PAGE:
Oaks creaking in the wind

I’ve been dismantled. Every bishop, knight and rook I once marshaled on the checkered battlefield has been ruthlessly eliminated. It’s taken exactly four minutes and 47 seconds — my humiliation is complete.

Across the table from me, an older man with wispy, thinning gray hair taps the reset button on the chess clock and begins reassembling the board for the next game in between sips of coffee.

“Well,” I say, more to break up the silence than anything else, “that was fast.”

The clock at the next table is winding down, and the two players are moving faster to avoid running out of time. A couple of spectators — students with their arms crossed and brows furrowed in concentration — look on silently.

“I guess I haven’t played enough — blitz chess, you called it? — to win just yet.”

The man says nothing as he replaces the black rooks at the far corners of the board.

“I suppose I have a lot to learn from you gentlemen,” I say.

He looks up at me with placid eyes. “You’ll have fun when you get better,” he says.

I hear a cough behind me. At International House there is limited space for chess players, so lines often form behind each board. I get up to watch the next few games until it is time for my next trouncing. I notice a burnished, old plaque at the center of the table that reads, “This table is reserved from 5 p.m. to closing daily for chess players. Feel free to join them.”

If people knew what they were up against at the I-House Cafe, they might not be so eager to join in. Internationally ranked masters, state champions, former U.S. champions — the pedigree of the cafe’s players is staggering. But these same players will be the first to admit that the brand of chess played at this spot is an equalizing factor.

Under the duress of a ticking clock, some players panic and react in ways that one wouldn’t expect. Missteps are common for newer players such as myself. With only five minutes to play, a slowly developing board can lead to uncomfortable losses in which the player who seems to be “ahead” actually loses because they thought too hard.

Most of the players at I-House are older men who congregate at the cafe to enjoy each other’s company and play the game they love so much. Aside from former and current champions, Cal students can also sometimes be found in the cafe. They sit with computers on their laps playing practice games against A.I. opponents while they wait for spots to open up.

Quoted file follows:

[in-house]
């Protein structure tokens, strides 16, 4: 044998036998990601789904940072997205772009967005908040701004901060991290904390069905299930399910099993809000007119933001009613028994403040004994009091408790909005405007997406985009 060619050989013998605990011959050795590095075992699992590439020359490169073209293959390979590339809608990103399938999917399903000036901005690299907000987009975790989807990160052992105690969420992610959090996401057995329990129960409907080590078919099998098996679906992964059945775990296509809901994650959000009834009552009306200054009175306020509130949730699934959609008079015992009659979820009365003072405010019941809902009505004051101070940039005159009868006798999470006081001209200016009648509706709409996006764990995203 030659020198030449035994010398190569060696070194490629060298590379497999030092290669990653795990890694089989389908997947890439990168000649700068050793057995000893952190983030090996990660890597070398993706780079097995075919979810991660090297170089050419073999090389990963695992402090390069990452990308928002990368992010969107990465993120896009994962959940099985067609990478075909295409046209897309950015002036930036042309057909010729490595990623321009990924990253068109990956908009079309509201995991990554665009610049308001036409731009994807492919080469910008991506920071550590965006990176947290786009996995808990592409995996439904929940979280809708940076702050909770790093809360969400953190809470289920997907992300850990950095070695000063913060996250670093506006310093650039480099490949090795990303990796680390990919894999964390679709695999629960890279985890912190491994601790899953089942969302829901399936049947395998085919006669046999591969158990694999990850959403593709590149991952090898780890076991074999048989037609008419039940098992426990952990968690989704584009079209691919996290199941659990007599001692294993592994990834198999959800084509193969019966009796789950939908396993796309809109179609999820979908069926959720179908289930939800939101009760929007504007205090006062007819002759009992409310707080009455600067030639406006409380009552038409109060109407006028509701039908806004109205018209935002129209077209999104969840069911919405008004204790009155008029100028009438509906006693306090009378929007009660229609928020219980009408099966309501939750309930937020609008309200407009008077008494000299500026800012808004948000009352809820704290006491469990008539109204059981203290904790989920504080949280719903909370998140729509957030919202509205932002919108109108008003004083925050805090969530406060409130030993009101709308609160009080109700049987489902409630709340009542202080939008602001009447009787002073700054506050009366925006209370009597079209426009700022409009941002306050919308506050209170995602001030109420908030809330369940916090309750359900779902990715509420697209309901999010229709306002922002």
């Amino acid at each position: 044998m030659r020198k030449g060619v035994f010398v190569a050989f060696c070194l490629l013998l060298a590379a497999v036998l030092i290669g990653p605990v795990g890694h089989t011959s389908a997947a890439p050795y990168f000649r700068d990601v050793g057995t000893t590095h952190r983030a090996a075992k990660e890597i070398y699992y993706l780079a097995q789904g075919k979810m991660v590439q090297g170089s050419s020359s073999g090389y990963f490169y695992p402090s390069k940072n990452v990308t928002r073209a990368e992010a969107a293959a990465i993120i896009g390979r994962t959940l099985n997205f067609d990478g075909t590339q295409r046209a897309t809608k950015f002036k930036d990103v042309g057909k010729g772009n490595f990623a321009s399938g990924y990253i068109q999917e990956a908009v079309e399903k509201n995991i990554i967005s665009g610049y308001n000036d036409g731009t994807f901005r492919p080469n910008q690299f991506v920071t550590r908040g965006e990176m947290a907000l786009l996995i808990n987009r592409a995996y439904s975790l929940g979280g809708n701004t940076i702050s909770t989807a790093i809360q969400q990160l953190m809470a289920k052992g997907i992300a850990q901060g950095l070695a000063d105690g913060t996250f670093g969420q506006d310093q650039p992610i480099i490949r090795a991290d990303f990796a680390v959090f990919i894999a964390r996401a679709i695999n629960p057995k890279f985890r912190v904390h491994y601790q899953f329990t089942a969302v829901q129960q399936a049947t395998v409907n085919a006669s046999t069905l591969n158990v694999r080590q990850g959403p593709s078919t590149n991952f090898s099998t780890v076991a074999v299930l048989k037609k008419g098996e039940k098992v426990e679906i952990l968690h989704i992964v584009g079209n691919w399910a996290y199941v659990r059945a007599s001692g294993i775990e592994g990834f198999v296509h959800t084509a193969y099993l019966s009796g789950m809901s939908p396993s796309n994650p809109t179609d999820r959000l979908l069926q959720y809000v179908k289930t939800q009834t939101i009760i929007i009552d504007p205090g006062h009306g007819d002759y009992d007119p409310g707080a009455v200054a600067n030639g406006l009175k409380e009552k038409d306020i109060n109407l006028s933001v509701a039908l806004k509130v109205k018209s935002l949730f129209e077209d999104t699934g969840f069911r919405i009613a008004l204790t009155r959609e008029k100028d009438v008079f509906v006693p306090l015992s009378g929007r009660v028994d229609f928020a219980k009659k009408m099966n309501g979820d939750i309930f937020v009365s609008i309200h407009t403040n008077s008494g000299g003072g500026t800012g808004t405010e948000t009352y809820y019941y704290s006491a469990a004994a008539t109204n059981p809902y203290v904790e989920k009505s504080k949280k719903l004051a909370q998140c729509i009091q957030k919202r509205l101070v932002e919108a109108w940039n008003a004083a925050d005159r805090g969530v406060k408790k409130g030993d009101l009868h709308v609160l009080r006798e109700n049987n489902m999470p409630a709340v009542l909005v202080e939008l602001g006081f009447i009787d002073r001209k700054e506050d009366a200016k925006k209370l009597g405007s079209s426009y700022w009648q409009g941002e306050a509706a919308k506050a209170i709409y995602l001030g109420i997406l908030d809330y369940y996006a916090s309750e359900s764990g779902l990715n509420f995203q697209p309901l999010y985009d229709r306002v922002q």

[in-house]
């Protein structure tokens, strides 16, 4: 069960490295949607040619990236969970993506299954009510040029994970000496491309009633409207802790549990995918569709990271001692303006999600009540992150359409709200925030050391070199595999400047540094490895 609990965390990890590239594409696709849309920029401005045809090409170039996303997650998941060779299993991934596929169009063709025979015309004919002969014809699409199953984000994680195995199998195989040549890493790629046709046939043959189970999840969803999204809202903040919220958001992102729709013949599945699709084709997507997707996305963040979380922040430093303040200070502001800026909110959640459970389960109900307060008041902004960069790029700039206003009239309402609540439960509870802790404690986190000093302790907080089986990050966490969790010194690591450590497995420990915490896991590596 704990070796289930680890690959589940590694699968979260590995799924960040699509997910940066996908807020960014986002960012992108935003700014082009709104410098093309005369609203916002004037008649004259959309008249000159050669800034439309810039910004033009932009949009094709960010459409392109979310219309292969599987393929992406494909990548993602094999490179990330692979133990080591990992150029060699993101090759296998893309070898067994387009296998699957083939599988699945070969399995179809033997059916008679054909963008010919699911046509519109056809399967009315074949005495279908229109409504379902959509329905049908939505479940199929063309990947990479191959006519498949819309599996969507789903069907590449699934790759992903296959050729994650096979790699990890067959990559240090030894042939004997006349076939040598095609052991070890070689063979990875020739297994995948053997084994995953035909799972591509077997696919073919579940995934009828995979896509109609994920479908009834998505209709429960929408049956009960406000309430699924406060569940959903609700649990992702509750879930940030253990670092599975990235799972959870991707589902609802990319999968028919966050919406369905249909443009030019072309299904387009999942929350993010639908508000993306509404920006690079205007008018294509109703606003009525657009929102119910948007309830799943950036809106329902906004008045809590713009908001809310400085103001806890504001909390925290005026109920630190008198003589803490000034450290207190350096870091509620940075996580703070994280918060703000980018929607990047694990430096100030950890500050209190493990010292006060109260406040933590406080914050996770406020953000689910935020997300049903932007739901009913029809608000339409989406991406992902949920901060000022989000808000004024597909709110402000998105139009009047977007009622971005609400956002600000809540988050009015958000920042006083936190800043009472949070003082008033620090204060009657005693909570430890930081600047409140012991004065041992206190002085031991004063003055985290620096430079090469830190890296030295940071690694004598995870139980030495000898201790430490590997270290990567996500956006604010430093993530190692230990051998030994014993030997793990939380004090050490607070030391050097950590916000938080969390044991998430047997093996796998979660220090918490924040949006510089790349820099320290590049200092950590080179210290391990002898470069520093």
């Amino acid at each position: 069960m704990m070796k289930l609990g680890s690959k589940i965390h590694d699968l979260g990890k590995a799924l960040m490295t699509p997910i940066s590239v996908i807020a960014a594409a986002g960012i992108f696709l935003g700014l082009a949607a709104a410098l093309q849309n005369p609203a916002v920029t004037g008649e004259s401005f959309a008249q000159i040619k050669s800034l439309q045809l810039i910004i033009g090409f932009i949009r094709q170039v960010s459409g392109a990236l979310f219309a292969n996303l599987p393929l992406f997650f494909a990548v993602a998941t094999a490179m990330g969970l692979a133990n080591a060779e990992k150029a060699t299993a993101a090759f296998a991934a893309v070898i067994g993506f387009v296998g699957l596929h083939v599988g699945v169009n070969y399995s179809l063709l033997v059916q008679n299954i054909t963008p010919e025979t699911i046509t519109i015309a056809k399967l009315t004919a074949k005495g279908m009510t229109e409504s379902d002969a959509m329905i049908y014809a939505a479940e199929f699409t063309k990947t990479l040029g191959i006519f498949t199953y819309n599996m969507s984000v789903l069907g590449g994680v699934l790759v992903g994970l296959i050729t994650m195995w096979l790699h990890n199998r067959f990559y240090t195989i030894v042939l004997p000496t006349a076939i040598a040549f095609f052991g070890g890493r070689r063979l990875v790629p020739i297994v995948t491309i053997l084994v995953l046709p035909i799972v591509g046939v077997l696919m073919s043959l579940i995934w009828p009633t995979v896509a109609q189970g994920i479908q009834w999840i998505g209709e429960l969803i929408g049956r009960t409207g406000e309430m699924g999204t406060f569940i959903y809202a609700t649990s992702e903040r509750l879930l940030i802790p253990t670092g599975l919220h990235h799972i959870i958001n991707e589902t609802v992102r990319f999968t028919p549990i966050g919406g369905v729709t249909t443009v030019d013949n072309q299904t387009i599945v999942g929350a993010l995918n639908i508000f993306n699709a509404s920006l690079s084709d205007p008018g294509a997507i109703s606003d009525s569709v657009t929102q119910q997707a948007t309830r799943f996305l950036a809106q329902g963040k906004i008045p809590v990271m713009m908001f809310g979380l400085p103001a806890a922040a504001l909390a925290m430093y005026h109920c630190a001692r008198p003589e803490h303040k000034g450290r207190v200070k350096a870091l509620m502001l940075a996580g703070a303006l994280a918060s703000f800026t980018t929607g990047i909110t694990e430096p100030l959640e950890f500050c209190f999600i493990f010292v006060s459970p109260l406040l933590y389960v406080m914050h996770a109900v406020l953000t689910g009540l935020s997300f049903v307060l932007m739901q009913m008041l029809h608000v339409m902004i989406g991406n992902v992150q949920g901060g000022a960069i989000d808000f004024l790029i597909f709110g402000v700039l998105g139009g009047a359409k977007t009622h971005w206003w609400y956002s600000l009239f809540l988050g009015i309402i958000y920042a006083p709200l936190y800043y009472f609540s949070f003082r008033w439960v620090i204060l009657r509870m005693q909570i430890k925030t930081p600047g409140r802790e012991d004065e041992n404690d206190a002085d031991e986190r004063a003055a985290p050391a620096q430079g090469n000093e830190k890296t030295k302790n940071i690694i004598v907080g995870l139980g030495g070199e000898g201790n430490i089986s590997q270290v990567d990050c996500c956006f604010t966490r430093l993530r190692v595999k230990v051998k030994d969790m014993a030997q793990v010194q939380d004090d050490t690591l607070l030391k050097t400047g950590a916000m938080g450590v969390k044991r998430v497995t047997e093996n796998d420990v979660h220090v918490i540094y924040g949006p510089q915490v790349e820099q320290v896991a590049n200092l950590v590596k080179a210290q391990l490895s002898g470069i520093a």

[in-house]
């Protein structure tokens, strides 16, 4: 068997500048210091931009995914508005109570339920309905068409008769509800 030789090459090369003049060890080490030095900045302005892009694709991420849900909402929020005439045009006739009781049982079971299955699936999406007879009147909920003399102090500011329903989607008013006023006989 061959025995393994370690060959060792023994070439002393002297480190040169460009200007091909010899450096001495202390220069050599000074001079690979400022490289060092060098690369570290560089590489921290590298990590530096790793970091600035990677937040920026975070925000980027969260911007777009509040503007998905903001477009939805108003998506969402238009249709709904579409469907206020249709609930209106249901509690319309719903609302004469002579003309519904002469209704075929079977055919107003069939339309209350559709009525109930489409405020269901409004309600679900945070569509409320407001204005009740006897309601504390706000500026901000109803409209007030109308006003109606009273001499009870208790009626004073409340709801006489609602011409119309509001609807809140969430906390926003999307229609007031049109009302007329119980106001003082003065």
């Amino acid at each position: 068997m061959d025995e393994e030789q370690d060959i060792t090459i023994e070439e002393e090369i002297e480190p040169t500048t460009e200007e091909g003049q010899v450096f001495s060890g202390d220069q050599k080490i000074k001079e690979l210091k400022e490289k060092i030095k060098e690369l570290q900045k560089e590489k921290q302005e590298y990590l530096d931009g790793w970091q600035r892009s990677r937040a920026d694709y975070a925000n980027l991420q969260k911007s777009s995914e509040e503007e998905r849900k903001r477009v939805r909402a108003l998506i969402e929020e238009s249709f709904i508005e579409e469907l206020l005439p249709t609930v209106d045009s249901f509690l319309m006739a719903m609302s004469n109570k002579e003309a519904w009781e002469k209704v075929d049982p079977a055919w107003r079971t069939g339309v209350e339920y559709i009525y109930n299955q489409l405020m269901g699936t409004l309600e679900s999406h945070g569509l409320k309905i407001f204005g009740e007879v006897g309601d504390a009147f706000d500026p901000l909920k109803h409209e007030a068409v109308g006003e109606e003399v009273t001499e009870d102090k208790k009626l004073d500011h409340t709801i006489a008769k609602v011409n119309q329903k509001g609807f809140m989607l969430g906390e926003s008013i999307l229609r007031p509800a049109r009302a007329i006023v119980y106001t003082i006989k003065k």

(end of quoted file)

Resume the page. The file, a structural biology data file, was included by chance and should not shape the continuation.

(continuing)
Some of the men are more talkative than others. During less intense games it is common for some players to chide or berate each other when their opponents make questionable moves.

“Are you sure you want to do that? OK, that’s fine, but I’m just letting you know.”

“Let’s see. Oh, you’re a tricky one. Very tricky indeed. You think you’re so smart.”

Strange, guttural noises often float around these tables too. When an insult won’t suffice, a whoop or cry serves as an emphatic means of emphasizing a crucial capture or a strong move. Players will pick up their pieces and slam them onto the opponents’ while removing them from play, and for the coup de grace some players double-tap the clock. Captive pieces are lined up like firing squad victims off the board, where idle fingers swirl pawns back and forth while opponents ponder their next moves.

The intense focus these players employ during games gives their side of the cafe a breathless feeling. Newer players or students passing by seem afraid to approach the men lest they break their intense concentration.

But once you sit down and play a game or two against them, which the players are always happy to do — though don’t expect any mercy — you begin to get a sense that there is more than just chess going on here.

Once, after a crushing defeat at the hands of one of the locals, an older player named Craig with a gray beard and an Oakland hat sat with me and asked me about myself. As pieces clacked against the nearby tables we fell into a conversation about journalism and Hunter S. Thompson novels. Another local known simply as “Doc” discussed the cafe’s summer management change with me, citing the removal of beer from the menu as one of the only noticeable differences.

There is an atmosphere of charged intellectual pursuit in the I-House cafe. These men arrive for the company and stay for the challenge. When I play, I can’t help but feel that I am a mere distraction, a kid killing time in an arena he has no place in.

But then I remember the plaque: “Feel free to join them.”